Getting your TV to understand you better
New research out of the University of Waterloo has found a way to improve the voice query understanding capabilities of home entertainment platforms.
The research, in collaboration with the University of Maryland and Comcast Applied AI Research Lab, uses artificial intelligence (AI) technology to achieve the most natural speech-based interactions with TVs to date.
“Today, we have become accustomed to talking to intelligent agents that do our bidding – from Siri on a mobile phone to Alexa at home. Why shouldn’t we be able to do the same with TVs?” asked Jimmy Lin, a professor at the University of Waterloo and David R. Cheriton Chair in the David R. Cheriton School of Computer Science.
“Comcast’s Xfinity X1 aims to do exactly that – the platform comes with a ‘voice remote’ that accepts spoken queries. Your wish is its command – tell your TV to change channels, ask it about free kids’ movies, and even about the weather forecast.”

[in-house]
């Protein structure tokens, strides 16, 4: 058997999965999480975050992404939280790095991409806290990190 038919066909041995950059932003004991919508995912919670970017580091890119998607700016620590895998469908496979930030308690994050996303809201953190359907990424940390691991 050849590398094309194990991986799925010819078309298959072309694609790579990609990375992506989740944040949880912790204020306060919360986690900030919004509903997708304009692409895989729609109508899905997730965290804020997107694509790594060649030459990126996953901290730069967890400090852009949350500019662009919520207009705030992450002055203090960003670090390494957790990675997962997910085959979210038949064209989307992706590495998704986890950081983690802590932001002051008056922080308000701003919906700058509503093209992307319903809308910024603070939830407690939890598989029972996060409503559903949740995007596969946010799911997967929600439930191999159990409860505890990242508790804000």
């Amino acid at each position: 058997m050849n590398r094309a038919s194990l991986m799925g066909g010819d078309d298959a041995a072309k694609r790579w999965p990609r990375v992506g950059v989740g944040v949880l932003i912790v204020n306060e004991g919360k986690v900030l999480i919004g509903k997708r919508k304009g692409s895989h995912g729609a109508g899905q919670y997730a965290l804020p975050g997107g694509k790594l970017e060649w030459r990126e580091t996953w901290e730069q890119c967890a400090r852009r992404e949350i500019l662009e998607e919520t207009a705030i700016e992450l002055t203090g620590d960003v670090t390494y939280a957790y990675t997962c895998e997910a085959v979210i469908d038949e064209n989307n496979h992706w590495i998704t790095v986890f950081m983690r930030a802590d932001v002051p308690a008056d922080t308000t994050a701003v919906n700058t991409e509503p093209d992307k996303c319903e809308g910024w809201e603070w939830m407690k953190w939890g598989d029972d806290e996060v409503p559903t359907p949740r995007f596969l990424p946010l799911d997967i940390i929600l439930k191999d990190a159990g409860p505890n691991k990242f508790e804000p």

In tackling the complex problem of understanding voice queries, the researchers had the idea to take advantage of the latest AI technology – a technique known as hierarchical recurrent neural networks – to better model context and improve the system’s accuracy.
In January 2018, the researchers’ new neural network model was deployed in production to answer queries from real live users. Unlike the previous system, which was confused by approximately eight per cent of queries, the new model handles most of the very complicated queries appropriately, greatly enhancing user experience.
“If a viewer asks for ‘Chicago Fire,’ which refers to both a drama series and a soccer team, the system is able to decipher what you really want,” said Lin. “What’s special about this approach is that we take advantage of context – such as previously watched shows and favourite channels – to personalize results, thereby increasing accuracy.”
The researchers have started work on developing an even richer model. The intuition is that by analyzing queries from multiple perspectives, the system can better understand what the viewer is saying.
The paper, Multi-Task Learning with Neural Networks for Voice Query Understanding Entertainment Platform, was presented at the 24th ACM SIGKDD International Conference on Knowledge Discovery & Data Mining held recently in the United Kingdom. The research was undertaken by Jinfeng Rao, a PhD graduate from the University of Maryland, his advisor Lin, and mentor Ferhan Ture, a researcher at Comcast Applied AI Research Lab.